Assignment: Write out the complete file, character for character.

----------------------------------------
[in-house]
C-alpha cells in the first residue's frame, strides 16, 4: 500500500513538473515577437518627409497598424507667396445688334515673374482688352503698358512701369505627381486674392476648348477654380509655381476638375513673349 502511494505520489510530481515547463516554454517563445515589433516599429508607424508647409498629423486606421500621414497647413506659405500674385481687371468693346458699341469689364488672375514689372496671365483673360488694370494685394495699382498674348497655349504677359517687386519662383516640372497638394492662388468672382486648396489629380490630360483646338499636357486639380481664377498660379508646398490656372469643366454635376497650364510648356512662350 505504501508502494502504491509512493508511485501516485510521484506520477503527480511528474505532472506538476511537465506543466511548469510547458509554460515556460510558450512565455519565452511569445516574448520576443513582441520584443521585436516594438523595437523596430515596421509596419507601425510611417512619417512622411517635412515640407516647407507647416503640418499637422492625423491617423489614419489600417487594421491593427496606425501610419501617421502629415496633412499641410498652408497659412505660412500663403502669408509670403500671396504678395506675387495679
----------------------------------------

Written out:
[in-house]
C-alpha cells in the first residue's frame, strides 16, 4: 500500500513538473515577437518627409497598424507667396445688334515673374482688352503698358512701369505627381486674392476648348477654380509655381476638375513673349 502511494505520489510530481515547463516554454517563445515589433516599429508607424508647409498629423486606421500621414497647413506659405500674385481687371468693346458699341469689364488672375514689372496671365483673360488694370494685394495699382498674348497655349504677359517687386519662383516640372497638394492662388468672382486648396489629380490630360483646338499636357486639380481664377498660379508646398490656372469643366454635376497650364510648356512662350 505504501508502494502504491509512493508511485501516485510521484506520477503527480511528474505532472506538476511537465506543466511548469510547458509554460515556460510558450512565455519565452511569445516574448520576443513582441520584443521585436516594438523595437523596430515596421509596419507601425510611417512619417512622411517635412515640407516647407507647416503640418499637422492625423491617423489614419489600417487594421491593427496606425501610419501617421502629415496633412499641410498652408497659412505660412500663403502669408509670403500671396504678395506675387495679